CAMP H.M. SMITH, Hawaii --
It wasn’t until his first time in command that Col. Brent S. Willson realized how much he enjoyed providing the much-needed support and guidance to the Marines and Sailors in his charge.
Willson took command of Headquarters and Service Battalion, U.S. Marine Corps Forces, Pacific Aug. 15 during a ceremony at Bordelon Field here. Shortly after the exchange of the battalion’s colors, the new commanding officer told guests at the ceremony he needed all the help he could get in filling his new assignment. His comment reflected his strong desire to focus on the welfare of the Marines – a leadership philosophy he developed during his more than 20-year career in the Marine Corps.
In 1990, Willson became a naval aviator and shortly after, was assigned to Marine Medium Helicopter Squadron 266, where he deployed in support of Operations Desert Shield/Desert Storm. After participating in Exercise Team Spirit in Korea and attending the Amphibious Warfare School, now known as the Expeditionary Warfare School, in Quantico, Va., he deployed with the 26th Marine Expeditionary Unit in 1996 and supported Operation Silver Wake, which was the evacuation of the U.S. Embassy in Tirana, Albania, and Operation Guardian Retrieval in the Democratic People’s Republic of the Congo.
While serving as the aviation combat element tactics officer for the 26th MEU, Willson led missions in support of Operations Noble Anvil and Allied Harbor during the Kosovo Campaign in 1999. During the Kosovo Campaign, Willson was given his call sign “Quato” from the movie “Total Recall.”
In April 2006, Willson assumed command of HMM-163, which deployed as the ACE with the 13th MEU.
The experience of commanding HMM-163 and his working relationship with his sergeant major at the time, Sgt. Maj. Richard D. Cunningham, made him consider what he could do for his Marines and Sailors, Willson said.
Willson found the focus of his command philosophy during this first time in command. The welfare and professional growth of his Marines and Sailors became paramount.
“I am enormously proud of the accomplishments (while in command) of HMM-163, but what I’m proud of is not our time in Iraq, not all the hours we flew [or], how great we supported the warfighter over there in combat,” Willson said. “What I’m proud of is the success that the Marines and Sailors have gone on to achieve – whether they’ve stayed in or gotten out.”
He realized many Marines and Sailors may not have come from the healthiest family backgrounds or had someone care and look after them.
“We realized how good we had it and looked at the mentorship program as a tool to try to help our Marines and Sailors get some of what we had,” Willson said. “The two of us agreed that night, that was going to be our hallmark. It was going to be our personal report card.”
Cunningham, who is now the 15th MEU Sergeant Major, described Willson’s general concern for the health and welfare of his Marines as a readily-apparent quality.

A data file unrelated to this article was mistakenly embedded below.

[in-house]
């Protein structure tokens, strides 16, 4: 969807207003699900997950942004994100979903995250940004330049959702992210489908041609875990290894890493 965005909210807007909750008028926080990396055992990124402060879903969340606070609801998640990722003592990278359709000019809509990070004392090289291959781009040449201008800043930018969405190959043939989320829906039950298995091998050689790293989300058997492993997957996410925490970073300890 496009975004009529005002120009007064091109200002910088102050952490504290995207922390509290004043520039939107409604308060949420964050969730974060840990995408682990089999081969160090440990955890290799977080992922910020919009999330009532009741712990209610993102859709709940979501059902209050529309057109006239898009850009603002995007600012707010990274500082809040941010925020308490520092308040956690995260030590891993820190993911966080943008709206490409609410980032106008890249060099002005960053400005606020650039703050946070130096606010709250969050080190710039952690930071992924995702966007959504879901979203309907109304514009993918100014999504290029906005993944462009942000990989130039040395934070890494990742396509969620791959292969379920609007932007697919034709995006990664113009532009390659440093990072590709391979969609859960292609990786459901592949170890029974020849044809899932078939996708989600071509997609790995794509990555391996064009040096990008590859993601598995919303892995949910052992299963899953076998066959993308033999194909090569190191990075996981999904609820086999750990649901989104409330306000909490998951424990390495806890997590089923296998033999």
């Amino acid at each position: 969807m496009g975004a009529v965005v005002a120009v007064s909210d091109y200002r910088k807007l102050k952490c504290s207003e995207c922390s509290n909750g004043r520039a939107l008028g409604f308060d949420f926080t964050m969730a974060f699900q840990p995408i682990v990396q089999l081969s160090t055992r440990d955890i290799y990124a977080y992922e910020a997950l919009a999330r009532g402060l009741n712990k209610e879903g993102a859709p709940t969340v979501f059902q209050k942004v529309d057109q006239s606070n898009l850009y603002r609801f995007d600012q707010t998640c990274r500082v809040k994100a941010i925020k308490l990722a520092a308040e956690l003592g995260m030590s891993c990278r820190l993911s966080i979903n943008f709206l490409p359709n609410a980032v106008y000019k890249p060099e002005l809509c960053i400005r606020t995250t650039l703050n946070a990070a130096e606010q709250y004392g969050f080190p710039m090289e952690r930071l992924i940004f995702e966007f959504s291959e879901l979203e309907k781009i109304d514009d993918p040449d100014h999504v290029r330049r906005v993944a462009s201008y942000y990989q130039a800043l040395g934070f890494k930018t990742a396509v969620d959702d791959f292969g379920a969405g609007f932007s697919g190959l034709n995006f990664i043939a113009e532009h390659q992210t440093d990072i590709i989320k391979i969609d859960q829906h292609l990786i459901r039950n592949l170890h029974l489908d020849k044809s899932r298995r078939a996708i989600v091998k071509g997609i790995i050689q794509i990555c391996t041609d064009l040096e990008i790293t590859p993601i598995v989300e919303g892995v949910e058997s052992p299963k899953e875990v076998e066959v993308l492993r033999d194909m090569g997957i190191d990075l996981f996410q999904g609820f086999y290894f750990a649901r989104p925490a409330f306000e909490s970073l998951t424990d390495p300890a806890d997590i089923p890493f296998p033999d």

“He rarely made a major decision without conferring with me on the potential impacts that his decision would have on (the Marines),” Cunningham said.
Cunningham said the Marines and Sailors of the squadron appreciated the attention given to them and noticed how much they cared.
After completing his tour at the squadron, Willson was assigned to the Office of the Under Secretary of Defense for Acquisition, Technology and Logistics.
“I was in charge of procurement of all rotary-wing and tilt-rotor aircraft for the entire Department of Defense,” Willson said. “That was a really big job. It consumed me and I loved it, but I’m really glad that I’m (at HQSVCBN, MARFORPAC).”
Willson said he will not have a hard time transitioning from the air wing to administratively supporting MARFORPAC, because his role is still to support the Marines and Sailors.
“I’ve been in this supporting role my whole career, which to me, fits perfectly with being in this supporting role at this Headquarters and Service Battalion,” Willson said. “It gets me back to my personal and command philosophy about doing everything you possibly can to take care of people.”
Continuing to prove his dedication to his job, Willson promised nothing will ever have to wait because of him. He makes sure the Marines, Sailors and the mission are always taken care of before he takes his pack off for the day.
“Another quality that comes to mind is his infectious work ethic,” Cunningham said. “He made a promise to me that he would never leave any correspondence sitting in his inbox overnight. He followed through on that promise.”
Willson’s experiences and optimistic outlook on work leave him well equipped to be successful in supporting the MARFORPAC commander and staff.
“(Wilson and I) served in combat together in Iraq and those experiences, along with the myriad of leadership challenges being stationed in Southern California presents, truly has given him a long list of experiences that he can fall back on at his current assignment,” Cunningham said.